Ahh, peonies. Easy-going, romantic, and full of variety. I love them in the garden. I love them as cut flowers. I just think their old-fashioned beauty is charming. They make me think of my grandmothers. Here’s a look at the peonies blooming in our garden this spring:
‘Pink Spritzer’ peony
‘Paree Fru Fru’ peony
Mystery fancy-single type bush peony: there were some distressed, unknown varieties of peonies for sale for very cheap at the Dawes sale a few years ago. I got 2. 1 made it, 1 didn’t. This is the surprise peony that survived, isn’t it striking?
‘Ann Cousins’ (I think!) peony with bonus false indigo
There are so many gorgeous varieties of peonies to choose from. (Around 3,000 is the estimate I keep finding.) It is both hard to choose because they are all so tempting—and easy because one can hardly go wrong! I love the sheer extravagance of the bomb-type flowers (like the Ann Cousins)- absolutely worth the effort of hooping/staking to deal with the drooping. I also love the exoticism of the fancy single type blooms (like the Pink Spritzer) and their relatively lighter blooms don’t tend to droop or need hoops/stakes.This year, we picked up a ‘Sarah Bernhardt’ peony plant at the Chadwick Arboretum sale- a pink bomb flower that has been available since 1906. Such a classic, I can hardly wait for it to bloom next year. 🙂
What’s your favorite peony variety?
aren’t found in a vase! Although I enjoy having flowers inside, I love to see them growing outside even more. I’m pretty tender-hearted and have a hard time cutting flowers from my yard to use indoors.
This summer, my husband and I are going to try something different with regards to growing flowers. Instead of growing even more vegetables in our community garden plot, this year we’re going to plant a cutting garden. We’ve already got a bunch of seeds. I can’t wait to see how it turns out. If the flowers are expressly grown to be harvested for bouquets and they aren’t part of my garden’s design, I’m hoping I’ll actually be able to cut some. 😊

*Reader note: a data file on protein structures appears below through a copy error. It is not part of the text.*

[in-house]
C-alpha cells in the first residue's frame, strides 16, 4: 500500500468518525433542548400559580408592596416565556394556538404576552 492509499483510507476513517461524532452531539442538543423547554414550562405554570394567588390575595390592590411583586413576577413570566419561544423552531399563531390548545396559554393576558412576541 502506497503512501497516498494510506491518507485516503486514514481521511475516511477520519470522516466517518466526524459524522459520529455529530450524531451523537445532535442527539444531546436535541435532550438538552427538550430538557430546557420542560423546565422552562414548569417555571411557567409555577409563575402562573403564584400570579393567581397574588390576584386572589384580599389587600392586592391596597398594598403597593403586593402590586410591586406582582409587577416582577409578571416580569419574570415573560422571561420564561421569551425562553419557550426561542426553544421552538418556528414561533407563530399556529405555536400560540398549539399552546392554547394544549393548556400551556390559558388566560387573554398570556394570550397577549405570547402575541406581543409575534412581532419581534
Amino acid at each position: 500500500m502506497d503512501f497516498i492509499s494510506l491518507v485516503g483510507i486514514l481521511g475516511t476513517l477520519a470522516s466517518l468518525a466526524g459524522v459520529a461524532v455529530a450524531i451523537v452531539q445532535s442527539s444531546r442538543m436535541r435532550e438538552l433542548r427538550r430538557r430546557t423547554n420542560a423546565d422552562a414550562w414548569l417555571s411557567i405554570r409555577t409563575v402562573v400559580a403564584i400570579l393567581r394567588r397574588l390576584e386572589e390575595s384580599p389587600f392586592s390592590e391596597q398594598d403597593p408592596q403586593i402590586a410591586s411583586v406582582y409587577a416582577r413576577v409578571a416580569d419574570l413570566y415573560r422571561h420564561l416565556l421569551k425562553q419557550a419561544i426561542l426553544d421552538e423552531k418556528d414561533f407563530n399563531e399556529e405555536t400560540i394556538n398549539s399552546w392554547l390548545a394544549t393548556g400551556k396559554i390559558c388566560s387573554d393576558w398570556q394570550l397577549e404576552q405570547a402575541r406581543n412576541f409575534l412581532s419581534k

Here are some more of the daffodils currently putting on a show in our garden:
(Although this Spring, no disrespect to Emerson intended, it sort of just feels like Earth laughs as Winter stubbornly refuses to go its merry way). Yet in spite of the chilly weather, the crocuses seem to be doing their level best to summon nicer days. Look at how they glow!
Happy Vernal Equinox! (Yes, darn it, even though it feels way more hiems-ish than vernal outside just yet. Astronomically speaking, it’s now Spring!) I’m torn between savoring the signs that Spring is springing and wanting to tell the buds to go back to sleep for a little bit. Yet my heart leaps to see the crocuses croaking and the daffodils starting to surge upwards. This year, there’s a new sign of spring in our yard:
Cornus offincinalis ‘Kintoki’
At last year’s Dawes Arboretum plant sales, we picked up a new-to-us type of dogwood, a Japanese cornelian cherry or Japanese Cornel Dogwood. The variety we got is supposed to be particularly suited to small spaces (great for our packed yard) and should provide a brilliant Spring show with its early yellow blooms, plus the exfoliating bark has winter interest and the fall color is supposed to be good, too. Last fall was too dry for anything to have good color, and this tree isn’t mature enough yet for the bark to be doing much exfoliating, but look at these buds! It’s not even properly blooming yet, and it’s already a sunny happy bit of punctuation in our backyard. Hooray!
buds nearly ready to bloom on the cornelian cherry…
White and pink daffodils
It has been an odd spring, with a few days of abnormally high temperatures that have thrown normal bloom times out the window. Then we had a fairly hard frost last night. Hopefully things that started earlier than usual will survive. Here are some pictures from around our yard, there has already been some really beautiful stuff happening this spring!
The yellow magnolia tree, which didn't have a very long bloom time this spring because of the weird weather ---too warm, too fast. But it sure was pretty for the three days or so when it was in bloom!
Close-up of magnolia flower.
'Appalachian Red' redbud tree. The color is so glorious, more fuschia than the purple color found in most redbuds (which is also lovely!). This tree has been putting on a show for weeks now. Beautiful!
Before the Appalachian Red hit full bloom earlier this spring.
Same tree, about a week and a half later.
'Lavender Twist' weeping redbud tree.
Weeping cherry tree.
Fancy double daffodils.
These daffodils look like sunshine in flower form!